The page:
Wednesday, June 11, 2008

SWEPT


Sunday evening march through filtered out
Music groups
the winter layers.
Long sweaters, people linger in rose brisk
capilary tinge of triumph
hushes us backwards at the day
door rubble cluttered in.
Car weaves the street
people opened up a clock,
crawling railroad
tracks the pasture opened up

Tuesday, May 27, 2008

English Teaching in Buenos Aires, Argentina



BEFORE YOU GET HERE

The best thing that you can do to prepare yourself is to study up on grammer and teaching techniques. If you are not familiar with the basic concepts of english grammer I recomend taking an online tefl course with the modest cost of $300. I recomend an online TEFL course as opposed to the month-long in-person one because the month long courses are a waste of time and money. It will take you at least 2 months of teaching here in order to break even with the $1000+ that you would spend on the course.


BUSINESS ENGLISH IS BORING

Through an institute you will be teaching students who work for large companies like Verizon or Tide Bleach. The students´classes are therefore paid for by their employers.

Business English is really boring. You have to teach vocabulary words that have to do with their jobs, the economy, how to write emails. Students are sometimes technical writers who have you proofread work they’ve done which explains to another technical writer in the united states how to navigate their compay´s Intranet.

Business students generally prefer conversation-based classes. They will be satisfied with their classes soley for the fact that you are a Native english speaker and can hold an interesting conversation. Business english classes are usually 1:1.


YOU WONT GET RICH WITH AN INSTITUTE

You should expect to make anywhere between 18 and 25 pesos per hour if you are employed by an institute(1 usd = about 3 pesos). For Argentinian standards this is a decent hourly wage, but keep in mind that with each hour that you spend teaching and getting paid, you should plan on spending an additional hour for lesson planning and traveling between classes. These things you dont get paid for. The majority of teachers choose to work for no more than 30 hours per week. It can be done though- a friend of mine teaches for 60 hours.

If you are planning on staying here for 6 months and show that you can speak English proficiently, institutes will probably hire you. There is clearly an under-supply of English Teachers here in Buenos Aires. If you know where to apply to the institutes listed below, you should have no trouble in finding a job.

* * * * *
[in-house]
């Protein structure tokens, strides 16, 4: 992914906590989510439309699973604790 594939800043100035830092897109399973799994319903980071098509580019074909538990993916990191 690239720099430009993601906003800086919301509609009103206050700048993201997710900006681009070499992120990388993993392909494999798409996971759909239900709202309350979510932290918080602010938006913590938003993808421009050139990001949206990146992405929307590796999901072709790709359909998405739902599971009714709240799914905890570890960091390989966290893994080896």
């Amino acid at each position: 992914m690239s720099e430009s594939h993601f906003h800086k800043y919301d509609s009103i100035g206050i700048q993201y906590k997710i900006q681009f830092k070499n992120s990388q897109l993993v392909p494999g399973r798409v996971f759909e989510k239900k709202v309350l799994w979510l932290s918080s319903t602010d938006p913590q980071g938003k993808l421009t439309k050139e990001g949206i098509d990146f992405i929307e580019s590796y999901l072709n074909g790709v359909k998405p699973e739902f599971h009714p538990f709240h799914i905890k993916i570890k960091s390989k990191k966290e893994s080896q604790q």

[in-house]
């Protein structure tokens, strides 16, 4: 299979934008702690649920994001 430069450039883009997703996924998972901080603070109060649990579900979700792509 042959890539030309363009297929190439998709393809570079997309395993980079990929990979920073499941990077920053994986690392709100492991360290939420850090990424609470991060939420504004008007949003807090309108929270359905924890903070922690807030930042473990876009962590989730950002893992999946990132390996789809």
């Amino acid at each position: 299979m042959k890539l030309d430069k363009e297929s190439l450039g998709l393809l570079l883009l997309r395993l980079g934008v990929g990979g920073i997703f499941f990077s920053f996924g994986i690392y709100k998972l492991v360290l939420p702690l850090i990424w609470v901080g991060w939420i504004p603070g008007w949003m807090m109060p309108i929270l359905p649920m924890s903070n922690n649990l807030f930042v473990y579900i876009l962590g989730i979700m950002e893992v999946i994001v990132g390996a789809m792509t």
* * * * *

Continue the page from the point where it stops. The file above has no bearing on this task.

TEACHING PRIVATLY

If you have the materials and experience to do it, private teaching is a much better option than working for an institute. You can carge anywhere between 25 and 40 pesos per hour and problably won´t be doomed to teaching only business english. You can also choose which types of students you would like to teach by being wise about how and where you choose to market yourself.

Get outside of Belgrano, Palarmo, Downtown and San Telmo. There are tons of people in this city who are passionate about learning english who live outside these sorts of neighborhoods that are gentrified. Engage yourself in the porteño lifestyle by getting to know the people in your neighborhood. Your students tend to be the same people who you have also met as friends. Simple paper ads on telephone poles can help you find students and internet marketing is also an option.


YOU HAD BETTER BE IN LOVE WITH THIS PLACE

Despite the simplicity of finding work, I do not recomend teaching english unless you are planning to stay at least in Buenos Aires for awhile. You are wasting your time and your students´time if you treat english teaching as a pastime acitivity to partake in between cities.

Though you do not need to know Castillano in order to teach english, but there is no reason why you should not devote as much of your free time to learning it if you do not areadly know it. You are in Buenos Aires for godsakes, get to know the language and you will feel even more at home.

English teachers should excell at week-long drinking spells and scraping by during daylight in order to work. If you are an idiot who has the tendency to walk into street without looking both ways, you will get killed. You have to sit for lengthy hours in office buildings that are open and large and cubicle filled, quiet, vacumed hotel carpet, floor by floor elevator entryways.


WHERE (NOT) TO APPLY

Good Institutes

ABS: info@abs-international.com.ar
English Training System: englishtraining@ciudad.com.ar
LenguaLab: eugenia@lengualab.com.ar
LV Studios: victoria@lvstudioweb.com
Professional Language Service: pls@pls.com.ar
Warick Consultancy: karina_neira@warwick.com.ar

Shitty Institutes
American Forum: direccion@american-forum.com
Dublin: info@dublin.com.ar
EuroLanguages: info@eurolanguages.com.ar
Language Affairs: languageaffairs@fibertel.com.ar

Thursday, May 15, 2008

Pattern Recognition

Buenos Aires is in its steady dip into fall. leaves on the ground, the homeless who sleep within the ruts of closed store-fronts now sleep with blankets,

people in the street are short-nerved, in more of a hurry, more on the subways where each morning we pack on into eachothers´armpits, pressed into the intimate limits of physical confinement.